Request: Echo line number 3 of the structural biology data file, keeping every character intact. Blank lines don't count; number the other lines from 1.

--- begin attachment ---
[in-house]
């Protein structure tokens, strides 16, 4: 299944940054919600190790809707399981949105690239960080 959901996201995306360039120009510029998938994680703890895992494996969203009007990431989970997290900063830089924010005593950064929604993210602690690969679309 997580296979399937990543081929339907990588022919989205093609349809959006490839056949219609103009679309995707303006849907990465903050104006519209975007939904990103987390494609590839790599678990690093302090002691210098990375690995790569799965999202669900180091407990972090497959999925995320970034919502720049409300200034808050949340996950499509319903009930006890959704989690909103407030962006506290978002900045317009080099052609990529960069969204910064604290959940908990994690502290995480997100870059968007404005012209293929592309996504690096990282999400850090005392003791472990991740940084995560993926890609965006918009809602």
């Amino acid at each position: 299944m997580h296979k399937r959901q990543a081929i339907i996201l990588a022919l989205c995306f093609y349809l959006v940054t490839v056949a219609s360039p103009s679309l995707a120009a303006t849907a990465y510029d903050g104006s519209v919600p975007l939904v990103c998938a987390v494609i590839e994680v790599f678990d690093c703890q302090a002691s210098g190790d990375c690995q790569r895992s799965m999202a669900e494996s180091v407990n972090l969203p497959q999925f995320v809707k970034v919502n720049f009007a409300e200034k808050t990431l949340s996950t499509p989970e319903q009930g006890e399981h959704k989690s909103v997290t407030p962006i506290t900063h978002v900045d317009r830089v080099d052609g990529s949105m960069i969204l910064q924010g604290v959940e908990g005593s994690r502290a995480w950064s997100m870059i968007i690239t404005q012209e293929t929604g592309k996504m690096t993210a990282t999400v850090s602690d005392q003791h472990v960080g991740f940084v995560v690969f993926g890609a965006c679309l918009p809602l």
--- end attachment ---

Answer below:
């Amino acid at each position: 299944m997580h296979k399937r959901q990543a081929i339907i996201l990588a022919l989205c995306f093609y349809l959006v940054t490839v056949a219609s360039p103009s679309l995707a120009a303006t849907a990465y510029d903050g104006s519209v919600p975007l939904v990103c998938a987390v494609i590839e994680v790599f678990d690093c703890q302090a002691s210098g190790d990375c690995q790569r895992s799965m999202a669900e494996s180091v407990n972090l969203p497959q999925f995320v809707k970034v919502n720049f009007a409300e200034k808050t990431l949340s996950t499509p989970e319903q009930g006890e399981h959704k989690s909103v997290t407030p962006i506290t900063h978002v900045d317009r830089v080099d052609g990529s949105m960069i969204l910064q924010g604290v959940e908990g005593s994690r502290a995480w950064s997100m870059i968007i690239t404005q012209e293929t929604g592309k996504m690096t993210a990282t999400v850090s602690d005392q003791h472990v960080g991740f940084v995560v690969f993926g890609a965006c679309l918009p809602l």